Race Relations: A Long-Standing Failed Experiment
With the federal elections in Canada approaching on October 21st, a series of damning images emerged of the Prime Minister of Canada – Justin Trudeau – wearing “blackface” and “brownface” make-up, damaging his and the Liberal Party’s credibility as the champions of minority rights and multiculturalism, in contrast to the more blatantly divisive Conservative Party.
“Blackface” refers to artificially darkening one’s skin to impersonate black people – a practice that dates back to the days of the blackface minstrel show – a form of 19th and early 20th century entertainment in places such as North America and Europe that used racist stereotypes and representations of people of African origin.
However, Justin Trudeau’s blackface incident is a part and parcel of a long history of racism in Canada against minorities, including the Chinese, black, and indigenous populations, and reflects the inability of the nation state to harmonize their citizens and bind them in a harmonious way, despite what the politicians say.
History of Racism & the Failure of the Nation State
While the blackface and brownface incidents of the current Prime Minister are being portrayed by some as isolated incidents, Canada has a long history of discriminating against its citizens.
For example, even the writer of the Canadian national anthem, Calixa Lavallée, often performed as a blackface throughout Canada and the United States.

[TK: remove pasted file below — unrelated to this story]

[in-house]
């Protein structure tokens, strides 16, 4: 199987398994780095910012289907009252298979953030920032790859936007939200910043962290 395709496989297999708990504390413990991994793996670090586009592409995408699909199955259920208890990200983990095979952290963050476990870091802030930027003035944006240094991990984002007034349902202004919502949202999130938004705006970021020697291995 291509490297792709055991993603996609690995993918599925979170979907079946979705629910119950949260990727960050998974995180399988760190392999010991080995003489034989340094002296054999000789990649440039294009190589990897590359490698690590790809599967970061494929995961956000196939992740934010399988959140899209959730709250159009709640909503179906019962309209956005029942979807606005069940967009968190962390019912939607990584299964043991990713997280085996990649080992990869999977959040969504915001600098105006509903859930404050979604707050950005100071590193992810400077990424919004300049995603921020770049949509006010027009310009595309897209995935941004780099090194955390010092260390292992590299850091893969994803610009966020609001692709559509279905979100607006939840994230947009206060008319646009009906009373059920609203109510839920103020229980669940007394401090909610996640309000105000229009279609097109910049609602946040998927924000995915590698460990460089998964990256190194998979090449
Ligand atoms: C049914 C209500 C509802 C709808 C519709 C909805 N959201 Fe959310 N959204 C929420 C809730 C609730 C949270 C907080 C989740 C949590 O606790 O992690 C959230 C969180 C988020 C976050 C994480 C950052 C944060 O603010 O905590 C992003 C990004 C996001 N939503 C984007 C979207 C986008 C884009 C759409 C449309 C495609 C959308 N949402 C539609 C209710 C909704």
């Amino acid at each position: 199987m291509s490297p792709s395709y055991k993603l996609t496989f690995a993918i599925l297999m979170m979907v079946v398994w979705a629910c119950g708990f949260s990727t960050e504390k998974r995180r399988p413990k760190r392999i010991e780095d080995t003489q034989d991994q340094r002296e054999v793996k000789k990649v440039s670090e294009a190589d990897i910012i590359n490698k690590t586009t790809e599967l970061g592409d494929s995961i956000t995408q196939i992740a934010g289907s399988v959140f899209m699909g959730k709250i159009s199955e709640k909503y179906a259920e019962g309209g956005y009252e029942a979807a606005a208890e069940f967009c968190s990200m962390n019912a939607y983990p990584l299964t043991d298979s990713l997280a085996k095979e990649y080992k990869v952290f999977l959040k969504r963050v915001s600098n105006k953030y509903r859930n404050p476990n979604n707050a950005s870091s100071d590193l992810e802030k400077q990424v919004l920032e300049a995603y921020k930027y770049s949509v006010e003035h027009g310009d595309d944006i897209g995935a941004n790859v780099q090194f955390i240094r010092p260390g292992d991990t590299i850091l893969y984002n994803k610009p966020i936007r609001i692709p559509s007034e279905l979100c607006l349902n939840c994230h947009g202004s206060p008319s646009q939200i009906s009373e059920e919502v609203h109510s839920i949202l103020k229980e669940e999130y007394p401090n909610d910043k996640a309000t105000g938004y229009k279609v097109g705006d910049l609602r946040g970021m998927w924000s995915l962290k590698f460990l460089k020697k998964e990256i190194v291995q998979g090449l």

Moreover, it is on public record that the first Prime Minister of Canada, John A. McDonald, instated “cultural genocide” through the use of residential schools and a starvation policy against the indigenous people of Canada due to racial superiority.
He also publicly stated in the House of Commons in 1885: “The Aryan races will not wholesomely amalgamate with the Africans or the Asiatics. The cross of those races, like the cross of the dog and the fox, is not successful; it cannot be, and never will be.”
So, should it come as a surprise that, despite centuries of effort – sometimes coercive, such as in France, and at other times using softer integration approach, such as in the United States or Canada under multiculturalism – the nation state idea has failed to become the “melting pot” it was hoped to be?
Secular liberal states, for all their claims of pluralism, seem unable to harmonize societies consisting of diverse races and religions.
Building Harmony Between the Citizens
By contrast, Western states that often vilify Islam recognize that the one period of European history when diverse peoples lived in harmony was that of Islamic Spain.
They recognize that the Ottoman Islamic State managed to successfully sustain minorities. They recognize that Palestine and Syria under Islam once managed to melt people, Muslims and Christians, into one, such that they fought off European Crusaders together.
Since the Prophet (saw) arrived as head of state in Madina, he (saw) set about building a harmonious society. He paired immigrants from Makkah with the Ansar – the Helpers, who were the locals in Yathrib – to share wealth and build bonds of brotherhood. He set about drafting a constitutional agreement, declaring the Believers as one distinct and united community in the society, but widening respectful and just relations between them and the other communities – including the settled Jewish tribes in the area.